SKYLAH PARK: THINK FREE
Words: Lauren Purcell
Pictures: Skylah Park
I first stumbled across Skylah Park in July 2017 when I met Kate, owner and creator behind the brand. Her eclectic, bohemian set-up caught my eye and I was hooked on her pieces. More to the point, Kate was the first store owner to volunteer to me - a complete stranger - what went into her designs and spoke of her staff in India who help bring her designs to life. When the opportunity arose to write for Circular Style Magazine, Kate was the first person that sprung to mind for a piece on ethical fashion.
Prior to Skylah Park, Kate was working in recruitment. Having enough of the corporate grind in October 2016, Kate wanted to follow her dream. She had always loved the bohemian lifestyle and describes herself as a “hippy girl at heart”. It wasn’t until she was in her late twenties that she realised how much fun it was to truly embrace being a woman and the goddess within; aspects integral to the bohemian style.
When Kate first started looking into sustainable fashion, one key factor that came up time and again was the affordability. You often hear people talk about supporting ethical fashion if they could afford it. Kate believes it is a mindset shift that needs to happen. She has been able to make sure her Skylah Park designs are affordable whilst also meeting her obligations as a responsible manufacturer.
“Every single day, I am so stimulated and excited by everything I am learning”.
Even prior to manufacturing, Kate was concerned with social and environmental responsibilities. She had seen the hashtag #whomademyclothes on social media and became familiar with the Fashion Revolution movement, got involved and kept up to date with posts and articles from the group. Kate’s Production Manager, Priyali, found her on Instagram and sent an email advising that she manufactured clothing and would like the opportunity to work with Kate's designs. Kate was hesitant at first to make this move based only on email correspondence and requested photographs of the factory, details on individual members of the production team and if they had worked for Australian businesses before. Priyali provided all the information that Kate needed to know to ensure they moved forward with ethical practices set in place. Through Priyali, Kate can trust that her production team is treated fairly. For example, on Sunday’s they are paid double rates and a bonus is received on Ramadan. Kate now classes Priyali as not only a colleague, but a good friend.
“We have been working together for 8 months and what I have been thinking about recently around ethical fashion, was that I was worried about getting judged; that I was not doing enough. But, do you know what? You have to start somewhere and this is where I am starting. There were three things that I learned from Fashion Revolution – “BE CURIOUS, FIND OUT, DO SOMETHING”. I am following all of that and I would expect anyone in fashion to do the same, whether you’re a consumer, manufacturer, or retailer”.
Kate has taken steps that now go beyond the clothing itself. Whilst ensuring she manufacturers only the quantities needed, she is also making environmental changes. Each piece of clothing, once wrapped individually in plastic, is now bulk packed for delivery, whilst each garment sold is packed into a reusable calico carry bag.
Free Thinking Fashion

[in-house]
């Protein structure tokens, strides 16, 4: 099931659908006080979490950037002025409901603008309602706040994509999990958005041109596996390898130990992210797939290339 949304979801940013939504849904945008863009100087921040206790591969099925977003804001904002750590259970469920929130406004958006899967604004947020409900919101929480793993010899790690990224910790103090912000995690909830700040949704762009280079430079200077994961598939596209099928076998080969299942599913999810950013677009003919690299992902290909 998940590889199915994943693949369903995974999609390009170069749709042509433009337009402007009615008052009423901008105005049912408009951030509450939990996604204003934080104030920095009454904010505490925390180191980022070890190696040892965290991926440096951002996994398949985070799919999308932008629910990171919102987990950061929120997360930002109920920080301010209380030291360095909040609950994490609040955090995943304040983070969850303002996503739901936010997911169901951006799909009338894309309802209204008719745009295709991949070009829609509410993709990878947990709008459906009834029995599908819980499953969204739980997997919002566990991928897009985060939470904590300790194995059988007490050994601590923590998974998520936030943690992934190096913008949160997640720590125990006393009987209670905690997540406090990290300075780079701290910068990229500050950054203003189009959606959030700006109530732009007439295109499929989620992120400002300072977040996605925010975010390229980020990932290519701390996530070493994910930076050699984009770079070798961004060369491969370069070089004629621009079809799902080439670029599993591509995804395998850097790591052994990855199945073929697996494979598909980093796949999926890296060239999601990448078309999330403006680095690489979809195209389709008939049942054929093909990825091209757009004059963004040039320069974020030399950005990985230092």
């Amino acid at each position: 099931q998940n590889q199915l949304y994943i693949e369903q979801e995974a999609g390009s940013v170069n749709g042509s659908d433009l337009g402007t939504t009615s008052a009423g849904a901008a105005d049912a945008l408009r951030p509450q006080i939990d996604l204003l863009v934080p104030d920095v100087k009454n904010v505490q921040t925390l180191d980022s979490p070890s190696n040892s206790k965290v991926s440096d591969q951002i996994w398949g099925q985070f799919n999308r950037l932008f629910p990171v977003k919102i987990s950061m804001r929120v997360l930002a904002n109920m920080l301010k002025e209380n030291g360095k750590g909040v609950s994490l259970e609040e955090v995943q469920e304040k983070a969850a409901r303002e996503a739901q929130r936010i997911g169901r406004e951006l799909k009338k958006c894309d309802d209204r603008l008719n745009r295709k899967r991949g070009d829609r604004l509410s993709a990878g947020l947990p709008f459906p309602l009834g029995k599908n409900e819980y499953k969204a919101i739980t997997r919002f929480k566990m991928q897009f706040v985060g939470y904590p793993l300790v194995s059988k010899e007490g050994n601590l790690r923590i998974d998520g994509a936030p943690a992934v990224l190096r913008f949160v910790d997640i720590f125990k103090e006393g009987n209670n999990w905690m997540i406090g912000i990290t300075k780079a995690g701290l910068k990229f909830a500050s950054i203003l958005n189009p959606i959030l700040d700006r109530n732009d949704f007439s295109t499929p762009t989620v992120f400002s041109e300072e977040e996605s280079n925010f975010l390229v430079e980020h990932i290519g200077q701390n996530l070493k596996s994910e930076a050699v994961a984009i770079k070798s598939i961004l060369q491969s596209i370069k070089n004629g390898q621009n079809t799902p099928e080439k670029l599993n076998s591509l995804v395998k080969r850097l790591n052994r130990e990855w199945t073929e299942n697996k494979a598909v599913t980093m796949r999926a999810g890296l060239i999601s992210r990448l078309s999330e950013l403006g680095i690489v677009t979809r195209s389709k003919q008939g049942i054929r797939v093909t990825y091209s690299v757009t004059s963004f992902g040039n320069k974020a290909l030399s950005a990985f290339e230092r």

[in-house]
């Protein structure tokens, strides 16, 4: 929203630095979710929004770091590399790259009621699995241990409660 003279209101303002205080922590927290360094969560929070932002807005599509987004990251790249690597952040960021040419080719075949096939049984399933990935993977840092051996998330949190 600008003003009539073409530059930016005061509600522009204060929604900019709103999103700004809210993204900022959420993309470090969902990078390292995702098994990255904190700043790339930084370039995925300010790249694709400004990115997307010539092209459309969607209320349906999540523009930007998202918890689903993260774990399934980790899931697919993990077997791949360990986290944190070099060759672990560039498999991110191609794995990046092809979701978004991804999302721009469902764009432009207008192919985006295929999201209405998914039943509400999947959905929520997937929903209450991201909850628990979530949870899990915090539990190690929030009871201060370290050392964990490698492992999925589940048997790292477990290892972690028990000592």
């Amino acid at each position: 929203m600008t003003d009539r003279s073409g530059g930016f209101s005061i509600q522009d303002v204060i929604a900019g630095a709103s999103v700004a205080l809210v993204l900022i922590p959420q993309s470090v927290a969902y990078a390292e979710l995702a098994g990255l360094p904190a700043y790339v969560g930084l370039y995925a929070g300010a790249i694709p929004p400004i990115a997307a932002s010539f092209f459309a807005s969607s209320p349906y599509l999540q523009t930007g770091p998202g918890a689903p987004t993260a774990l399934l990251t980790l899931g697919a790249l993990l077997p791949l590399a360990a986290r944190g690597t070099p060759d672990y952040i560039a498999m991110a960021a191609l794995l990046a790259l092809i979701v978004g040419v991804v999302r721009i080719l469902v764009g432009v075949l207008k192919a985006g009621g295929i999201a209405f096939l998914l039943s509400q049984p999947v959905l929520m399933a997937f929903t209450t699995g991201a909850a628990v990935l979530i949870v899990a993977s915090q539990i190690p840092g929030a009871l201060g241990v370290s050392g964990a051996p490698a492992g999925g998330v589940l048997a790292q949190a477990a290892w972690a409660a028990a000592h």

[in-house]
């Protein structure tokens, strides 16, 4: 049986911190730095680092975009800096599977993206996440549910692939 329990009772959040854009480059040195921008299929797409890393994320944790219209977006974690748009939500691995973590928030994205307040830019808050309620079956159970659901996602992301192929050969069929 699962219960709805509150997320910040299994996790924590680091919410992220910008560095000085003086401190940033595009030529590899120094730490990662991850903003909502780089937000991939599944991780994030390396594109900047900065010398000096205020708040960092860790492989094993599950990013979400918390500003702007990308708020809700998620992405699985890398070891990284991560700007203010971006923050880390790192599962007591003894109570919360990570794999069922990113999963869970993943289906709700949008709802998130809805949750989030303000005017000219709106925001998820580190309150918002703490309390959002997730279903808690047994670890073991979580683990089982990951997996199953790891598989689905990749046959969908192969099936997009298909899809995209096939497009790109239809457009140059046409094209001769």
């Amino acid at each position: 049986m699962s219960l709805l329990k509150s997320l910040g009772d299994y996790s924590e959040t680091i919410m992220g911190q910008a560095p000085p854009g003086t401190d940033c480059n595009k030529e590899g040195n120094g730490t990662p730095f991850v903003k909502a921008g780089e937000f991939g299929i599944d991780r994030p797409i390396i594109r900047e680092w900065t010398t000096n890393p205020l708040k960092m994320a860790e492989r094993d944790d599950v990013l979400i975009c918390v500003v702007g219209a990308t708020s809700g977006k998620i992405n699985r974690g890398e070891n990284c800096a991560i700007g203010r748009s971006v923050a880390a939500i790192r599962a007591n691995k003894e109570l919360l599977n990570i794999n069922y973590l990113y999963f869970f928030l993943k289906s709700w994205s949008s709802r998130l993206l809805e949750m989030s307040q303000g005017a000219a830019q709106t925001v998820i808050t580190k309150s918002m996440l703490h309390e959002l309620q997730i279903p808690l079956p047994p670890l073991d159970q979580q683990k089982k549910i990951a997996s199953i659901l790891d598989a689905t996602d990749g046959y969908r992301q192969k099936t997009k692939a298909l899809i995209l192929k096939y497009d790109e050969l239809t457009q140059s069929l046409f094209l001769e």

Skylah Park is described as “fashion for the free thinker”. So what is free thinking fashion you might ask? Free thinking is based around ones opinions or thoughts that are independent of authority of tradition. It’s clear that free thinking is something Kate puts into every garment. In each of her designs, she steps away from fashion “norms” to create something unique. Beyond that, her pieces are based on style, not current trends. The results are pieces that you can hold onto for a lifetime; timeless clothes with no expiration date.
In my opinion, Skylah Park even goes beyond “free thinking fashion”. I see fashion with compassion or “forward thinking fashion”. 2018 has seen Kate step up her focus on ethical and sustainable practices. Her Instagram account, @skylahpark showcases a vast number of her production team in India including Priyali, Mrs Sheetal, her thread cutter, Mhadevji, Sandeep and Abdul who work on layouts and sewing, down to the fine details of each button on every dress that they help create. Kate maintains her stance on empowering women by showcasing a line for women of all ages and dress sizes, again standing out not only as a brand, but as an individual who defies what “typical” fashion is all about. With Skylah Park’s transparency, she demonstrates being a strong woman with vision beyond the ideal of what we see fashion to be. Kate herself is not only a unique individual, with superior artistic skills, she also has compassion and empathy: rare traits in an industry which still takes minimal note of fair trade and ethical practices.
“I am proud to be a part of the Fashion Revolution in any capacity and I am trying to do my bit, step by step, and the more steps I take, the more worlds will open up to me and the more people I will be able to reach out to.”
Kate credits love as the thing that keeps her going in this industry: the love of what she does, the love that she has around her and the love of her customers. Her dream is to one day take Skylah Park into the wholesaling industry. For now, the key focus is on manufacturing. And perhaps one day taking the boutique to her dream location - the ocean, with a café.
Skylah Park is currently located at Hilarys Boat Harbour, in a beautiful pop-up shop. The store itself is reminiscent of something one might find in Byron Bay. Skylah Park can also be found at markets throughout Perth as well as the pop-up parties that are run by Kate and her team.